Knowledge in the neurosciences and related disciplines is expanding exponentially. Recent years have witnessed a growing excitement about the possibility that complex domains of mental function and behavior will soon be susceptible to scientific elucidation. Important findings have arisen from traditional disciplines of inquiry, and indeed these traditional disciplines have proven remarkably successful at expanding knowledge.
These successes, however, also bring into relief the limits of disciplinary inquiry. The increasing specialization that accompanies rapid growth in a field means that fewer and fewer scientists are currently attempting to make integrative connections with facts and perspectives from other disciplines. This is unfortunate, since in fact there is reason to believe that some of the most exciting thinking and research of the future will occur at the boundaries between disciplines.
Moreover, many critical problems facing humanity cannot be understood from a single perspective. Currently, scholars in a position to provide rich and vital perspectives on human behavior often work and theorize in an intellectual environment divorced from, and often suspicious of, modern knowledge about the brain. For their part, many brain scientists give little thought to the ways in which their theories are shaped by their philosophical commitments and the larger values they have absorbed from their sociocultural context. Nor do they give sufficient thought to the impact of their theories and discoveries on general human self-understanding and therefore on policy and action.
In 1993, former President Rudenstine sought to address the fragmentation of knowledge and the difficulties of communication across disciplinary and departmental boundaries by creating five University-wide inter-faculty initiatives. The Mind/Brain/Behavior Initiative (MBB) was established to bring the perspectives of neuroscience into sustained and constructive dialogue with those of other natural sciences, the social sciences, and the humanities. The MBB Initiative, by bringing together diverse representatives from Harvard's different schools and disciplines, hopes to provide an alternative to the self-reinforcing isolation of scholarship.
The mission of MBB is to utilize insights gained from interdisciplinary discourse to improve human self-understanding, to educate both faculty and students in new paradigms to understand human experience and behavior, and to foster collaborative research that would not be feasible within traditional disciplinary boundaries. University faculty participate in MBB in a variety of ways. Some faculty with a particularly strong commitment to undergraduate education serve on the Faculty of Arts and Sciences Standing Committee on Mind, Brain, and Behavior, and several members of this group head the MBB tracks in participating concentrations. Other faculty may advise students in these tracks, others teach required and elective courses in the tracks, and still others have laboratory projects or research programs in which track students may participate.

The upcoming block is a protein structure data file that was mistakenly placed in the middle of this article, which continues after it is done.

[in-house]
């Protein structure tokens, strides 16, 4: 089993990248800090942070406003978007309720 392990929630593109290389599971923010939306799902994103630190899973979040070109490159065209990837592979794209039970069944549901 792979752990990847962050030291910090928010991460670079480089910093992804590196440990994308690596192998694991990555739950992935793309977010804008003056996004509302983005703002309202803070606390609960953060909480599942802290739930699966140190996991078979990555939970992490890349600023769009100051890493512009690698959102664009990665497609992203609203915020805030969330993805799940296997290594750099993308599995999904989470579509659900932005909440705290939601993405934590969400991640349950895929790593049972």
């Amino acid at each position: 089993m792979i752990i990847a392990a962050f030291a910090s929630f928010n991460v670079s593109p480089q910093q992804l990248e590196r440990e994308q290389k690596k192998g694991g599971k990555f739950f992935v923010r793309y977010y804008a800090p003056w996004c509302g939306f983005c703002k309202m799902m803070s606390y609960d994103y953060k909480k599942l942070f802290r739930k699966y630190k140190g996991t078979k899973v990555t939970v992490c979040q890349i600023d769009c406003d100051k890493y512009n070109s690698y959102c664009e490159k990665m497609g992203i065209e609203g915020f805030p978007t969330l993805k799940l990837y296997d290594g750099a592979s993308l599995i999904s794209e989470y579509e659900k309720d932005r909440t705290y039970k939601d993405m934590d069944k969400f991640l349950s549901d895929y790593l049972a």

Undergraduates interested in studying the many disciplines comprising MBB are thus attending Harvard at a particularly exciting time. The University has committed its enthusiasm and resources to developing undergraduate programs in MBB by taking advantage of both the intellectual innovations possible in new combinations of traditional disciplines and the knowledge and structure those traditional disciplines provide. The Computer Science, History and Science, Human Evolutionary Biology, Linguistics, Neurobiology, Philosophy, and Psychology concentrations have developed tracks that integrate basic disciplinary coursework, MBB foundational coursework common to all tracks, and elective selections that reflect individual student interests. To recognize the special character of such study at the undergraduate level, the undergraduate programs in MBB will award students in participating tracks Certificates in Mind/Brain/Behavior in addition to their A.B. degrees. Students outside these concentrations, or students in these concentrations who do not wish to pursue these integrated honors tracks, may pursue a secondary field in Mind/Brain/Behavior. Upon completing course requirements for this program, the MBB secondary field will be noted on student transcripts.